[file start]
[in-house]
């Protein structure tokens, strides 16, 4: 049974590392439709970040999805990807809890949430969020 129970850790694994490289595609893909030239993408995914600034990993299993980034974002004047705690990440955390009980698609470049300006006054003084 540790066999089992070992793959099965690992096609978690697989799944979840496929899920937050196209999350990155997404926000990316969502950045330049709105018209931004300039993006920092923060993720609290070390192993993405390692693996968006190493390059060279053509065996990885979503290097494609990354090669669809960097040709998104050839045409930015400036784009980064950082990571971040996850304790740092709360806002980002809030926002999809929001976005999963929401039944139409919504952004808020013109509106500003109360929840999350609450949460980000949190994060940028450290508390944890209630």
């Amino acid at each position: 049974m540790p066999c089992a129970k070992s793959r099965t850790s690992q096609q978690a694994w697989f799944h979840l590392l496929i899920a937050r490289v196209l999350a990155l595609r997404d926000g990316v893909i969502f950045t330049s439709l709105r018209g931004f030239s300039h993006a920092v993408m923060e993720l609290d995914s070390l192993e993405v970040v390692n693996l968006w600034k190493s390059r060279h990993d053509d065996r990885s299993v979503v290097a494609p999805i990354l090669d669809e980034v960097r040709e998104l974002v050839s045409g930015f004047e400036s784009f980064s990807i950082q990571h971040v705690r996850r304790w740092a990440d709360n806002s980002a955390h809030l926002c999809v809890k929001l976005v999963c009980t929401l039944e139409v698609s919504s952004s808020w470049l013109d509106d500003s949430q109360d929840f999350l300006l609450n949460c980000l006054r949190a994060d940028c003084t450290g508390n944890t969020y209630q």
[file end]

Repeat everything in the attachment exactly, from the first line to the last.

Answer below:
[in-house]
């Protein structure tokens, strides 16, 4: 049974590392439709970040999805990807809890949430969020 129970850790694994490289595609893909030239993408995914600034990993299993980034974002004047705690990440955390009980698609470049300006006054003084 540790066999089992070992793959099965690992096609978690697989799944979840496929899920937050196209999350990155997404926000990316969502950045330049709105018209931004300039993006920092923060993720609290070390192993993405390692693996968006190493390059060279053509065996990885979503290097494609990354090669669809960097040709998104050839045409930015400036784009980064950082990571971040996850304790740092709360806002980002809030926002999809929001976005999963929401039944139409919504952004808020013109509106500003109360929840999350609450949460980000949190994060940028450290508390944890209630």
């Amino acid at each position: 049974m540790p066999c089992a129970k070992s793959r099965t850790s690992q096609q978690a694994w697989f799944h979840l590392l496929i899920a937050r490289v196209l999350a990155l595609r997404d926000g990316v893909i969502f950045t330049s439709l709105r018209g931004f030239s300039h993006a920092v993408m923060e993720l609290d995914s070390l192993e993405v970040v390692n693996l968006w600034k190493s390059r060279h990993d053509d065996r990885s299993v979503v290097a494609p999805i990354l090669d669809e980034v960097r040709e998104l974002v050839s045409g930015f004047e400036s784009f980064s990807i950082q990571h971040v705690r996850r304790w740092a990440d709360n806002s980002a955390h809030l926002c999809v809890k929001l976005v999963c009980t929401l039944e139409v698609s919504s952004s808020w470049l013109d509106d500003s949430q109360d929840f999350l300006l609450n949460c980000l006054r949190a994060d940028c003084t450290g508390n944890t969020y209630q």